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Transferring knowledge in Vietnam
Gloves smelling of rubber would seem not to be an unusual phenomenon for Dutch house husbands and housewives, who peel their potatoes every day, sheathed in protective gloves. But according to Le Bach Long, director of a rubber glove factory in Vietnam, his product still smells a little strange. Something not affecting gloves from his competitors.
As Long explained, “We have problems with the smell of the gloves, and the colours keep changing. We have been trying to solve this problem for a long time now.” In response, rubber expert Jaap Meijer flew to Vietnam. “When I arrived the problem turned out to be slightly different from that described in the application; something I have often come across in other missions, too.” In this case, Jaap felt the problem of the gloves smelling was not too serious, but he did observe considerable discolouration; and in his opinion, both problems shared a common cause.
The discolouration usually occurs fourteen days following production; the average duration of a PUM advice mission. As Jaap explained, “That made it impossible for me to solve this specific problem during my mission, but I did teach them some new methods. Firstly, I focused on the production method in case I saw something that others had missed, due to a sort of tunnel vision. We also tried another method: producing a number of batches with in each case a different missing ingredient. Even if the result is that none of the ingredients is actually responsible, then you know that you need to look elsewhere, for example at water quality or other conditions related to the production process.”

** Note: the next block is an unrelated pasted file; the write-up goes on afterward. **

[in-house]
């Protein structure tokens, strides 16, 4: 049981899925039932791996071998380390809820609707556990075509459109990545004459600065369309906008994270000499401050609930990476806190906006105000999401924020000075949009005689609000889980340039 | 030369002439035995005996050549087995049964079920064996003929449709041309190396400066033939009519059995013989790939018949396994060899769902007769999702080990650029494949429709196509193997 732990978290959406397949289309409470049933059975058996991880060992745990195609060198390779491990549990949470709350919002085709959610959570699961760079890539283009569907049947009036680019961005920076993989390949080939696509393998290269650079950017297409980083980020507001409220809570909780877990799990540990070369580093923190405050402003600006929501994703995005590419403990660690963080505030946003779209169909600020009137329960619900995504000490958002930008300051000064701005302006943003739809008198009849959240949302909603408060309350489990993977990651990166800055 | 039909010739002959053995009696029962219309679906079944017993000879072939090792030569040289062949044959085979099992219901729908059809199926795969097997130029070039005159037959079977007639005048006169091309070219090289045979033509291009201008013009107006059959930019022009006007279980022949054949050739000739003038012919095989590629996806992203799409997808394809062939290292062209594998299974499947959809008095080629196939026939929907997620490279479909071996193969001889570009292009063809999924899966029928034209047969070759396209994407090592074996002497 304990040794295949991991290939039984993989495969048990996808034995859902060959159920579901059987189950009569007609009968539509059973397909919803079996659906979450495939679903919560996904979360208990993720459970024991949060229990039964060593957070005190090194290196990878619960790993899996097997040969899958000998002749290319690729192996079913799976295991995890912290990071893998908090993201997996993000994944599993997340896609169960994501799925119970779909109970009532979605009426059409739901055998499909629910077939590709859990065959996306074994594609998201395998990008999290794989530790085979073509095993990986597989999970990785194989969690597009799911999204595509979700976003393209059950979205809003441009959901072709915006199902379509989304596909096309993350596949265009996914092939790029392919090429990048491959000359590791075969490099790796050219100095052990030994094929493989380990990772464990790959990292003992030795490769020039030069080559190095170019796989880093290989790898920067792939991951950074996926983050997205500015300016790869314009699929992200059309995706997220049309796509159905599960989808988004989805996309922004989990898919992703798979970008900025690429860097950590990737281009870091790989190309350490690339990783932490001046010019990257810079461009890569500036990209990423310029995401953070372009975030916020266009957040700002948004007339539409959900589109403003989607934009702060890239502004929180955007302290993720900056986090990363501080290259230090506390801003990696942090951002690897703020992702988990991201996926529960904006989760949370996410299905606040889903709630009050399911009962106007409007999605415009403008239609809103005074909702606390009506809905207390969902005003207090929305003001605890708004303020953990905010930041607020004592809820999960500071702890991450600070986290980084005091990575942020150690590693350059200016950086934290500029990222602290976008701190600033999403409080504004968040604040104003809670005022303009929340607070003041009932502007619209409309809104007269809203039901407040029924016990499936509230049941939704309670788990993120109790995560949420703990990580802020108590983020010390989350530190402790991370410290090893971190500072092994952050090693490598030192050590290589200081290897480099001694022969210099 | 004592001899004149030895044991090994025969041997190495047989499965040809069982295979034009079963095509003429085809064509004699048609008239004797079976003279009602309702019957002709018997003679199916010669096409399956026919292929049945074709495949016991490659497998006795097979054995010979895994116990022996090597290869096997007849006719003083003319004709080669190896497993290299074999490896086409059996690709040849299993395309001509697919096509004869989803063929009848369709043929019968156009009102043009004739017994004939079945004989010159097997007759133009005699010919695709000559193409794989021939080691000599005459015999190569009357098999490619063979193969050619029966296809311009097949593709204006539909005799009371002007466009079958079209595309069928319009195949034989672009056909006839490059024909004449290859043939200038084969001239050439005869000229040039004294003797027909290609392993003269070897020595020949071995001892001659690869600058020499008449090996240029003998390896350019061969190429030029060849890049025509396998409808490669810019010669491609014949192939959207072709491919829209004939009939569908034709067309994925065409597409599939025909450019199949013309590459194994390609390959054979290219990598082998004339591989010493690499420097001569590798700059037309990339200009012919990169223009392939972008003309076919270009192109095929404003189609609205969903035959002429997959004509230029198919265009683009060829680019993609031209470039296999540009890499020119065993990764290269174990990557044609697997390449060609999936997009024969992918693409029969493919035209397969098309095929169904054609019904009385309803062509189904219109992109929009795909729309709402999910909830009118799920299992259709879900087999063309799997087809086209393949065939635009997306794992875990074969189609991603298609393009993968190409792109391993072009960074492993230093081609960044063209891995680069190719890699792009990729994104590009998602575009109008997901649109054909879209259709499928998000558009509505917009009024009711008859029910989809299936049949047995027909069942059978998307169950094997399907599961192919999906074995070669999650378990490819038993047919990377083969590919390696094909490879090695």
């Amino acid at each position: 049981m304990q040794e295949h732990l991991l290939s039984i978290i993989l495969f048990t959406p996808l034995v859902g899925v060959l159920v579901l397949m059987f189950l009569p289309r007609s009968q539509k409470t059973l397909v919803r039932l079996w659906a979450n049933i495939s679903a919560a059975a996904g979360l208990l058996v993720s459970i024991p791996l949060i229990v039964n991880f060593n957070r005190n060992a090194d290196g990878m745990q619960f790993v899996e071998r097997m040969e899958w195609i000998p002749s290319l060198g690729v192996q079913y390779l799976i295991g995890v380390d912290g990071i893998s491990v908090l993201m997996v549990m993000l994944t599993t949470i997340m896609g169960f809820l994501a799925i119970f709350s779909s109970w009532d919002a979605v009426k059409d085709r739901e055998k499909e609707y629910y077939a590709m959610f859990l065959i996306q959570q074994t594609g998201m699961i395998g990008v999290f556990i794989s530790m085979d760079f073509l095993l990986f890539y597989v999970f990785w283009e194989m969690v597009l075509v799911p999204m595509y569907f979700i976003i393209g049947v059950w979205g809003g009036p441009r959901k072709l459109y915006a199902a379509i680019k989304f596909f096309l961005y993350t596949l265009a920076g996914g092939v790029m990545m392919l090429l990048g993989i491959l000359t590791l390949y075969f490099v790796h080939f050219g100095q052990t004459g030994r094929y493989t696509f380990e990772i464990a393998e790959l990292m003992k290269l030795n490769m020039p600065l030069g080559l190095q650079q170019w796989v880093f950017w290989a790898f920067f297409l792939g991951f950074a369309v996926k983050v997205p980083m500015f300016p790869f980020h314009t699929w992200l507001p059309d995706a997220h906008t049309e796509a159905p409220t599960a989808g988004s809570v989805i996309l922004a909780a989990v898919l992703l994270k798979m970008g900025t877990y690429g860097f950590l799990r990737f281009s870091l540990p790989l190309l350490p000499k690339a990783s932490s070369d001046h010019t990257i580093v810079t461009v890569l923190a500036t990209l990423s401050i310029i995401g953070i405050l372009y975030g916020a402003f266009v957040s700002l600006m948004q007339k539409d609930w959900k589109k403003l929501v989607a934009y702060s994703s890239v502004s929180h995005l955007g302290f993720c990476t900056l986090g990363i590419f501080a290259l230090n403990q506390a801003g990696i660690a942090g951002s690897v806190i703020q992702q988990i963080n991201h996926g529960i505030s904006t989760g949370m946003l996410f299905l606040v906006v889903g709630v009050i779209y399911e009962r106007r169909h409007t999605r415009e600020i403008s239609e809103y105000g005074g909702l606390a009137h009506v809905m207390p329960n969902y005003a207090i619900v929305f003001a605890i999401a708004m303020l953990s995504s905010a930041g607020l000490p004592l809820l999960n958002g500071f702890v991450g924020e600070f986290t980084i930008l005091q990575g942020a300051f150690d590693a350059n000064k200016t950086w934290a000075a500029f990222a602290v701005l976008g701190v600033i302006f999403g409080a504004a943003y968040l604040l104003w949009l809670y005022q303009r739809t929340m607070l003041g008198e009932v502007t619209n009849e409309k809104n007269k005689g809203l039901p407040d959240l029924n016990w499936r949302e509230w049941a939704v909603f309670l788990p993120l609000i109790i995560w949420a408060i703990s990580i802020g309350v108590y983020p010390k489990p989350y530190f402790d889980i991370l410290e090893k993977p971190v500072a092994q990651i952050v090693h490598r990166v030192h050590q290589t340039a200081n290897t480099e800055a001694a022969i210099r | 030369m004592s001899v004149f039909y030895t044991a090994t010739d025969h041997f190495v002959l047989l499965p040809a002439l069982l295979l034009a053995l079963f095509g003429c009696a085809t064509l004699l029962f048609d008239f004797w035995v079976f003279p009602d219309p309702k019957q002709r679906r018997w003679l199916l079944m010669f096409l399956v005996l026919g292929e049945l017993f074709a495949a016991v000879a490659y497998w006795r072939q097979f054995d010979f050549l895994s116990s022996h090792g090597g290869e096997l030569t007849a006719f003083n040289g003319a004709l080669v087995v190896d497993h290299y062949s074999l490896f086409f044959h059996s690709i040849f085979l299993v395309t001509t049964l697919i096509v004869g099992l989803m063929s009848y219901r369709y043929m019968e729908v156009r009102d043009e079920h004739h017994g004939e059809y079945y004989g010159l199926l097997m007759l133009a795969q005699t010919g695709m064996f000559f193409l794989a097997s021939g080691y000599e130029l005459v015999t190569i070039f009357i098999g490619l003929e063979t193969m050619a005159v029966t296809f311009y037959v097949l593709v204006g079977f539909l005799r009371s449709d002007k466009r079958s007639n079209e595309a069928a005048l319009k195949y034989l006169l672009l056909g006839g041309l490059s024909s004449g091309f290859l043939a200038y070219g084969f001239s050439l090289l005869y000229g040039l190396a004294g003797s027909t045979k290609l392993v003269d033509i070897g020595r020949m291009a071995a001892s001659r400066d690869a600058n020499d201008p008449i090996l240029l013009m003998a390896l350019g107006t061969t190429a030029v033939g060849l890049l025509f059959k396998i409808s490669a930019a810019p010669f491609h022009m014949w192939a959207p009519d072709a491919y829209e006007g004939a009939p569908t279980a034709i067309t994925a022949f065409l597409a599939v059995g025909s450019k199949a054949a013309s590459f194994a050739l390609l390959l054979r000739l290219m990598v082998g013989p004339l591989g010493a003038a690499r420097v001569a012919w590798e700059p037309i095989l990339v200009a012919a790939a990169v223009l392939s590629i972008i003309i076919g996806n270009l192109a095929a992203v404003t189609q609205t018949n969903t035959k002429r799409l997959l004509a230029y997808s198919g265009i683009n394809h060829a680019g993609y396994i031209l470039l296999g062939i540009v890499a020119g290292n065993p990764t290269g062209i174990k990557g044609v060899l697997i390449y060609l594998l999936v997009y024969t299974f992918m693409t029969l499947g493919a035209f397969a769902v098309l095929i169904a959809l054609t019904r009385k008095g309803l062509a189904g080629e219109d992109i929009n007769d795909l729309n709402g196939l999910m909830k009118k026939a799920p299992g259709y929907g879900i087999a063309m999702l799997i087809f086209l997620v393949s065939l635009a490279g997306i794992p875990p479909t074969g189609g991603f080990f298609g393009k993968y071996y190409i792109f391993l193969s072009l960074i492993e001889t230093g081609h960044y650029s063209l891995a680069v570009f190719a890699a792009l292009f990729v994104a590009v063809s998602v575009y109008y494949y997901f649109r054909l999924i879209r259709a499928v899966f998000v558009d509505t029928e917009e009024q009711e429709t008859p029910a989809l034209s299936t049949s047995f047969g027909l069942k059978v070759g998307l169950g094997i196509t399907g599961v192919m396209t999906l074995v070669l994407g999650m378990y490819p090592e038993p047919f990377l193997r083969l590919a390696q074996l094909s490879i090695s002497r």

Jaap set to work together with Than Ha and Vo Nang, the two female chemical engineers at the factory. They were keen to hear Jaap’s advice, despite the initial obstacle of their poor level of English. Fortunately they were rescued by modern technology: armed with Google Translate on their telephone, they worked through the entire process alongside Jaap. All the methods employed for testing the quality of the gloves and identifying the cause of the discoloration and the smell were considered in detail.
‘All the methods for testing the quality of the gloves were considered in detail’
Director Long’s expectations of the mission were high, but realistic. “The time available was limited, but we are convinced that we have now learned the right methods for tackling the problem ourselves.” In the future, Long aims to expand export of the gloves to Japan and the Czech Republic, that will then be used as a test case for the rest of Europe. Thanks to the pleasant cooperation, Jaap was able to pass on a great deal of knowledge to the factory engineers.
As Jaap concluded, “I have spent my entire working life in the rubber industry, and built up experience in the Netherlands, Europe and beyond. The company where I spent much of my career for example produced rubber mixes for other rubber factories to turn into their finished products. I was able to call upon all that experience to help solve the problems facing the Nam Long glove factory in Vietnam.”